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Why the Church?

Opinion

Apostolic Administrator Bishop Greg O'Kelly SJ asks why Catholics should stick with the Church in challenging times in his message this month.

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Recall that dramatic scene in the Gospel when numbers of the disciples begin to desert Jesus. He had been telling them about His gift of the Eucharist, that His flesh was real food and His blood was real drink, and many were repulsed. They said: ‘This is a hard saying, and who can bear it?’ Being human, Jesus must have been somewhat devastated to see so many turn their back on Him. He turned to Peter and said, ‘and you, will you also go away?’ to which Peter replied, with a saying that goes straight to our heart, ‘Lord to whom should we go? You have the words of everlasting life’.

It is not the same degree of significance, but numbers of our present disciples of Jesus may feel like walking away from the Church, granted all the issues that have arisen with survivors of abuse, the Royal Commission and most recently the shocking Pennsylvania grand jury findings. Most of us know of some persons who now describe themselves as former Catholics, people who have ‘got over the Church’, or have been disillusioned to the point of non-involvement. So why stay with the Church?

In answering this some people describe all the good works the Church is still doing, in its schools, homes for the aged, leprosaria, St Vincent de Paul, refugee support and so on. All that is true, but it is the ‘outside’ of the Church, the external expression of its inner meaning. Despite the scandals, the inner meaning and the attractiveness of the Church remains constant. There are a number of attributes that constitute the Church, attributes that are not found in such a cluster in other communities, attributes which give meaning and sustenance to our lives of faith.

Firstly, the Church remains the home of the Word. The New Testament evolved out of the early Christian communities, under the influence of the Holy Spirit. The Church formed the Scriptures and Scripture now forms the Church. But only the Church is in a unique position to interpret them, being their community of origin. Where would we be without the Word of God, without the Word spoken in and by Jesus?

Secondly, the Church is the home of the saints. That does not mean the saints are not to be found outside the Church in other denominations, but our history shows that even in times of the deepest scandals there were holy people raised up by God in the community of the Church. In all the seediness and corruption of the Church in the 16th century, there arose people like Teresa of Avila, John of the Cross, Ignatius of Loyola, Charles Borromeo, Francis de Sales, Philip Neri, Alphonsus Liguori, Thomas More and all the English martyrs, Margaret Pole, Francis Xavier, Margaret Clitherow and several other St Margarets. There are many others. In Australia we had Mary MacKillop, growing in holiness despite condemnation and excommunication by bishop and clergy. If anyone had grounds to resent the Church and say she was ‘over it’, it was Mary MacKillop. The community of the Church continues to be the nurturer of holy ones.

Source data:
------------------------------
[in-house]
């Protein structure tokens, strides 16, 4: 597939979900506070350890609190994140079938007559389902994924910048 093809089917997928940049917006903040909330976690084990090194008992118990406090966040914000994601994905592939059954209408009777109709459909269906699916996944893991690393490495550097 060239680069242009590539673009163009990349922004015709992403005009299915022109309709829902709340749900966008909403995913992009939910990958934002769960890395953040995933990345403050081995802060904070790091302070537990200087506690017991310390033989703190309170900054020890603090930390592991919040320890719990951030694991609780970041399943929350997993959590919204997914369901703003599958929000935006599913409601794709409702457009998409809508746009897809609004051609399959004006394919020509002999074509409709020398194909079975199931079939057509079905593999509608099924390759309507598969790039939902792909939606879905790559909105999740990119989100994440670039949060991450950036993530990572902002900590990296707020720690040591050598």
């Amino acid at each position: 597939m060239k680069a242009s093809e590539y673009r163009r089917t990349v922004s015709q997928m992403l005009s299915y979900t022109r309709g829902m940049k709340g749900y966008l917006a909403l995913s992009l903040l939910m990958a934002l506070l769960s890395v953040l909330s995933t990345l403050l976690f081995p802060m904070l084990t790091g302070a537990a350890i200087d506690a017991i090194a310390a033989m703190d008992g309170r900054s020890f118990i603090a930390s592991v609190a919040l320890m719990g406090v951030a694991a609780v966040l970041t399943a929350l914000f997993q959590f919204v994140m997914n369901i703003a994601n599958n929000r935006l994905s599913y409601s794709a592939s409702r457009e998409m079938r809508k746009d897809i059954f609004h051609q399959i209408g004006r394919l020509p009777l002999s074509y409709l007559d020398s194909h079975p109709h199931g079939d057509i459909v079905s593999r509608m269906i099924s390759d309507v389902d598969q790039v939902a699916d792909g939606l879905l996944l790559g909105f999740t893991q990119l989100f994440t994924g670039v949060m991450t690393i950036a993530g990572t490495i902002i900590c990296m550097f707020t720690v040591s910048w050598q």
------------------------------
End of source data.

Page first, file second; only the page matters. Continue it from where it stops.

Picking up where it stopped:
Thirdly, the Church as nurturer of the frail. Since the days of early Christianity, with the newly ordained deacons in the Acts of the Apostles going out to serve the poor and the widows (women without means of support), the Church has always been engaged in the works of mercy, in the service of the poor. Hospitals, leprosaria, the rescuing of slaves, the care of prisoners, the hospitals tending to the wounded and sick, the education of children, the care for the elderly. From the beginning the Church has tried to live the spirit of what Jesus says in Matthew 25, that I was hungry and you gave me to eat, in prison and you visited me, thirsty and you gave me to drink. There is a faithfulness that is so obvious, love being shown in deeds rather than words, and as a consistent indication of an attempt to live the Gospel sincerely.

Lastly, the Church as the giver of the bread of life. The Eucharist is the source and summit of the Church, the gift beyond all measure that Jesus bestows upon us. We need the bread of life if we are to follow His Word, and deepen our lives of love and faith.

So let us rejoice in the gifts God gives us in the community of the Church, and work towards removing all that betrays its mission.

 

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